JERUSALEM — Israeli Prime Minister Benjamin Netanyahu’s Justice Minister on Wednesday announced a plan to overhaul the justice system that the new government has long promised aimed at weakening the country’s Supreme Court.
Critics accuse the government of declaring war on the rule of law, saying the plan would overturn Israel’s system of checks and balances and undermine its democratic institutions by giving away Israel’s democratic institutions. absolute power for the most right-wing coalition in the country’s history.
Justice Minister Yariv Levin, a confidant of Mr. Netanyahu and a longtime critic of the Supreme Court, presented his plan the day before the judges debated a new law. Controversial government passed allowing a politician convicted of tax offenses to hold the position of Cabinet minister.
“It’s time to act,” Levin said.
The proposals call for a series of sweeping changes that would limit the power of the judiciary, including allowing lawmakers to pass laws that the high court has rejected and deemed unconstitutional. .
Levin introduced a law that empowered the country’s 120-seat parliament, or Knesset, to overrule Supreme Court decisions with a simple majority of 61 votes. Levin also proposed that politicians play a larger role in appointing Supreme Court justices and ministers appointing their own legal advisers, rather than employing independent experts. .
Levin argues that public trust in the justice system has fallen to historic lows and says he plans to restore power to elected officials now in the hands of those he and those His supporters consider the judges excessive interference.
“We go to the polls and vote, choose, but again and again, the people we don’t vote for decide for us,” he said. “That’s not democracy.”
The planned overhaul has drawn fierce criticism from Israel’s attorney general and the Israeli opposition, though it’s unclear if they will be able to stop the far-right government from moving forward.
Yair Lapid, a former Prime Minister and head of the opposition, said he would fight the changes “in every way possible” and vowed to rescind them if he returned to power. “Those who carried out a unilateral coup in Israel need to know that we are under no obligation to do it in any way,” he said.
If the “overriding” law proposed by Levin is passed, Netanyahu’s ultra-nationalist and ultra-Orthodox allies have said they hope to overturn Supreme Court rulings banning Israeli outposts on private Palestinian lands in the occupied West Bank. They will also seek to allow prolonged detention of African asylum seekers and formally exclude ultra-Orthodox followers from the country’s mandatory military service.
In Israel, Supreme Court justices are appointed and dismissed by a committee of experts, legislators, and several judges. Levin wants lawmakers to have a majority on the committee, with most coming from a coalition of right-wing and religious conservatives.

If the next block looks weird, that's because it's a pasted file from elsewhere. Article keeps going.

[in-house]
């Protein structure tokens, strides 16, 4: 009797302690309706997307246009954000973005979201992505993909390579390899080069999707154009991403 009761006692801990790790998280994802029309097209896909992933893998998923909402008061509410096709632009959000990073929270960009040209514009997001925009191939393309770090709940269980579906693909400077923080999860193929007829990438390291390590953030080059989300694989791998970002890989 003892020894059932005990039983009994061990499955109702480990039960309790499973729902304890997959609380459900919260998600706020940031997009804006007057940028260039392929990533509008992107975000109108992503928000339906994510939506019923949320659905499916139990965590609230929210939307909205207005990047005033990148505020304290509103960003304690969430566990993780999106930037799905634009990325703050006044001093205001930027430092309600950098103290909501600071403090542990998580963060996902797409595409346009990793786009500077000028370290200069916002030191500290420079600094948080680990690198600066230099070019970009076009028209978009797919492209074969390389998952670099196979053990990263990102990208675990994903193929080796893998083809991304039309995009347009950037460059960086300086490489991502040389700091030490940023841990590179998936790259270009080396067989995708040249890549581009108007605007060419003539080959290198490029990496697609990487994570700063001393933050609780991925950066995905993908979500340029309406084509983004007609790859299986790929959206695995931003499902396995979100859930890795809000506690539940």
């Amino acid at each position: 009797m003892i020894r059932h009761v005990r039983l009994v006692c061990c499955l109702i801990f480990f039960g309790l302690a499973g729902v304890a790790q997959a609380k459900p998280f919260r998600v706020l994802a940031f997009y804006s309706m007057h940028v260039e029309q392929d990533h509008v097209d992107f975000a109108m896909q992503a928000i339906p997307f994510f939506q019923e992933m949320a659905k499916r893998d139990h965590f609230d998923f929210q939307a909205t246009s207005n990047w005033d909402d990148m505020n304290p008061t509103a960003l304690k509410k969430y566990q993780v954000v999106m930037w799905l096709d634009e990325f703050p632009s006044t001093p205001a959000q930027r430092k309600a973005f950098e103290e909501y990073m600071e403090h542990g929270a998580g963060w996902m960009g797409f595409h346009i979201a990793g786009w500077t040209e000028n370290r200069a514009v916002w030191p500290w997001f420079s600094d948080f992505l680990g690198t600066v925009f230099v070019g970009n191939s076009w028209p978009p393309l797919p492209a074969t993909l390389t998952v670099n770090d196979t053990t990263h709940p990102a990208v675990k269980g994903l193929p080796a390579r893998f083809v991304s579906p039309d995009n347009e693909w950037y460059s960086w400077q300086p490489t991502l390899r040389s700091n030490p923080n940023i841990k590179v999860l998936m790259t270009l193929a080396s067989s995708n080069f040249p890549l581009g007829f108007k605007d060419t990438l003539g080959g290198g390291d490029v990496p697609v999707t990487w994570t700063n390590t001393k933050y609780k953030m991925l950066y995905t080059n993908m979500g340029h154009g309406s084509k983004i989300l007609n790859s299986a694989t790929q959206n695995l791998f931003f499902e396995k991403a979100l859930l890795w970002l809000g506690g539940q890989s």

“It would be an empty democracy,” said Amir Fuchs, a senior research fellow at the Israel Democracy Institute in Jerusalem. “When the government has the ultimate power, they will use this power not only for LGBTQ rights issues and asylum seekers but also elections, freedom of speech and whatever they want. .”
Recent opinion polls by the Israel Democracy Institute show that the majority of respondents believe the Supreme Court should have the power to overrule laws that conflict with Israel’s Basic Law, which is seen as a kind of constitution. France.
In a speech Wednesday ahead of Levin’s announcement, Netanyahu appeared to back his justice minister by vowing to “implement reforms to ensure the right balance between the three branches of government. ”
Since being indicted on corruption charges, Netanyahu has campaigned against the justice system. He denied all charges, saying he was the victim of a witch hunt orchestrated by a hostile media, police and prosecutors. Levin said his plan “has nothing to do with” Netanyahu’s trial.
Just hours before Levin’s speech, Attorney General Gali Baharav-Miara, a top target of the new government, announced his opposition to the appointment of one of Netanyahu’s key coalition partners, who has been convicted tax offenses. On Thursday, the Supreme Court is expected to hear the lawsuits against Aryeh Deri as minister.
As part of negotiations to form the current government, Israel’s parliament last month changed the law to allow a person convicted of probation to serve as a Cabinet minister. That paved the way for Aryeh Deri, leader of the ultra-Orthodox Shas party, to serve half a term as minister of health and interior, before becoming finance minister. He will also serve as deputy prime minister. Deri was found guilty of tax fraud and received a suspended sentence last year.
Good governance groups see legal maneuvering as a green light for corruption by a cavalier government changing laws for political gain.
Baharav-Miara clarified his stance in a note sent to the Supreme Court. She said the date “completely deviated from the reasonable range.” She has said she will not defend the state in court against the appeals, because of her objections.
Levin’s proposed changes also include removing the “rationality” check when reviewing government decisions.
Baharav-Miara was appointed by the previous government, which vehemently opposed Netanyahu’s rule.
Netanyahu’s allies have floated the idea of dividing the post of attorney general into three roles, two of which would be political appointments. That would reduce the power of the current attorney general while opening the door for Netanyahu to install someone favorable to bring charges against him.